Ray wore glasses and was forever clean shaven. His family stayed in Bulawayo. Through the perils of practising journalism, he raised his family. As one of his sons entered school it was a proud moment. And yet through company-induced austerity measures one had to soldier on, at times for months without payment. Twice the Daily News was bombed. The presses were smashed. They were replaced with much financial deprivation to the workforce, a sacrifice perpetually ignored.
His confessed anxiety was always to hear from his children. If you asked: “Ray, how are your children?” The sardonic answer: “I have not heard from them, so they must be okay!” Same joke. Same laugh. He would later become a proud grandfather.
He retold a chat he overheard between his two small children in a loud whisper: “Shhhh! Don’t tell anybody. I overhead that Daddy’s name is Ray!” Media people have the weight of the world on their shoulders, but their families are never far from their minds. The pressure for the scoop has its own terrors. And in the middle of one of the greatest stories of the century, COVID-19, he died.
Our sentimental newsroom is being dismantled, person by person, by causes premature and at times natural. Sadly, Ray has died during a time of rigid social distancing. This will deny him the decent burial that was our only universal guarantee, but his memory lives on un-isolated. One of the most loved media personalities in Zimbabwe media history as much for his personality as his work.
Ray was a prolific writer of features, the stuff in the middle of a newspaper that makes you buy papers again tomorrow. He wrote for posterity, defined our existence, probed our conscience, tickled our fancy and reminded us of our absurdity. Lest we forget. His job was not just to remind us what happened, but how we felt about it then and why. In reviewing his published work online it’s easy to see he was a great success in fulfilling his job description.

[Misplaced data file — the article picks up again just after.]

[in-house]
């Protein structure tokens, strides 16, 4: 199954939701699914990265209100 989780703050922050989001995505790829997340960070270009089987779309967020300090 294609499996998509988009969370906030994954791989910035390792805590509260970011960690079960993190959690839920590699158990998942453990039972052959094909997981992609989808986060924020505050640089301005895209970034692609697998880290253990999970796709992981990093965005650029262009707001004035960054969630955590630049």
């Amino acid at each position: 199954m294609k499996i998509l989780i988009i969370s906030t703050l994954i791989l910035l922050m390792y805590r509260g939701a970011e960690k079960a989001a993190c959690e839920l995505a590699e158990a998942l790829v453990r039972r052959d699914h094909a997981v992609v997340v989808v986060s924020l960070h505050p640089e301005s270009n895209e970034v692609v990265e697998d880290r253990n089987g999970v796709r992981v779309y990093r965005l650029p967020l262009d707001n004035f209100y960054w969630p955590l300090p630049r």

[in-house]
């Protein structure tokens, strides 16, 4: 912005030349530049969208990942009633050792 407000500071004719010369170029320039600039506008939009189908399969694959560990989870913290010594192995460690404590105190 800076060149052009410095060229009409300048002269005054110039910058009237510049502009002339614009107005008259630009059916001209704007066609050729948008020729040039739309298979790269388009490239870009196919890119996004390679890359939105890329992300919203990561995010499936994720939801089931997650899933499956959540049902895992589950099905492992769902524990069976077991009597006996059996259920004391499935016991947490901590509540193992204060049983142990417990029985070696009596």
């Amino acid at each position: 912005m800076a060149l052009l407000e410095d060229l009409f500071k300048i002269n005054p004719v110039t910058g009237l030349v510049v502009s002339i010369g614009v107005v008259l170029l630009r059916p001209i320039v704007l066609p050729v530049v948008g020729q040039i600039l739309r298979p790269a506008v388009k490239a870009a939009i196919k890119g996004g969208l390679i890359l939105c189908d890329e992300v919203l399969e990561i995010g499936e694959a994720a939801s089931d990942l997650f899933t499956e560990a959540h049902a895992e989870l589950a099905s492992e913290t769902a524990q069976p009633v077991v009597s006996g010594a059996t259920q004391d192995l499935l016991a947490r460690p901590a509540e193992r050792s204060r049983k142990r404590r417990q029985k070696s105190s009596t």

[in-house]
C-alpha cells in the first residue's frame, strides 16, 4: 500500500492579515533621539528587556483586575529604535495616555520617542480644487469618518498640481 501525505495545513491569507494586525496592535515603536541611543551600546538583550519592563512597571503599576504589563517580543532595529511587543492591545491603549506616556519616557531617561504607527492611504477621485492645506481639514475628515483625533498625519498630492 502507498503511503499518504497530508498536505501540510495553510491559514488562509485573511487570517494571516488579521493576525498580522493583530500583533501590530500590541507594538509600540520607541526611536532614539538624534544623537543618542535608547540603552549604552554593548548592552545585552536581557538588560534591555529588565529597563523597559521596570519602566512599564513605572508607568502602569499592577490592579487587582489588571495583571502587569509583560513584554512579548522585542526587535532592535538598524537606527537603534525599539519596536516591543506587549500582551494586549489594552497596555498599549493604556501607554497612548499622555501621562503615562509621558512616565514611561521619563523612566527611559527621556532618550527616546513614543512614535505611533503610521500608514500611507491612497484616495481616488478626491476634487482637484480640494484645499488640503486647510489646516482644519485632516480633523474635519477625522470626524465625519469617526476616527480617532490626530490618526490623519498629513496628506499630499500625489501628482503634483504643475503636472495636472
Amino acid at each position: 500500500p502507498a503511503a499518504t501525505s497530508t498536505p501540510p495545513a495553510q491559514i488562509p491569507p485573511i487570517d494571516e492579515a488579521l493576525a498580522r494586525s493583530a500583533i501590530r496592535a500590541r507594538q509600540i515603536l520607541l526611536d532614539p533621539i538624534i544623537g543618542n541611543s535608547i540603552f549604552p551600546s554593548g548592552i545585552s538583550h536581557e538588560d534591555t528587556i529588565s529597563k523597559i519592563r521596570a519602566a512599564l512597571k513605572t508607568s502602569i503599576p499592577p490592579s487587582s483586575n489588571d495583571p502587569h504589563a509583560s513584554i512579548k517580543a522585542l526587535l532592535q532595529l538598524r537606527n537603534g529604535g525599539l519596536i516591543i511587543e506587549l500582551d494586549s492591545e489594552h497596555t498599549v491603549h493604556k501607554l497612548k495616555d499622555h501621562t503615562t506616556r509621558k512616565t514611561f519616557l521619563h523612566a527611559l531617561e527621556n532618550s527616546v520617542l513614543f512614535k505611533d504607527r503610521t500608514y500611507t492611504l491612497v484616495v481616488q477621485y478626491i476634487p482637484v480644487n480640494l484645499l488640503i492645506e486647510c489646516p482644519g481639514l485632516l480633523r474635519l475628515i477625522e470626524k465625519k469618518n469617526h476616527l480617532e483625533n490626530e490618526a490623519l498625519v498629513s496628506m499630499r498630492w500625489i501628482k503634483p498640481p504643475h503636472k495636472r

A husband, father, friend, workmate, but lately also, a proud grandfather.
In terms of one liners and turn of phrase few came close.
We are given to glorifying the dead, unwisely at times. But the clamour for this man is real.
Sad was the nature of his departure from ANZ as was the departure of so many before and after him. Perhaps there are lessons for us to honour or at least respect those who installed the presses, in their lifetime. Journalism tends to devour its own children. The legacy of Muzambiringa, his given middle name, will live on. We just endure the fallout.
Eternally young at heart, Matikinye died 68 years young, an adoring father of four, husband to Christine and grandfather of six.
He departed with immense institutional memory and an impressive turn of phrase. A hard-working father, he let fatherly compassion influence his approach when dealing with younger workmates. Never once in our association was I ever warned to ‘mind the gap,’ being 26 years younger than my departed friend.
On behalf of his friends, I want to thank his family for nursing his dignified retirement ended prematurely in its third year, for their efforts to revive him and tending to his burial in the straits of isolation times.
He will be missed by more than just his cherished family, especially those who simply called him Ray. Even at 68.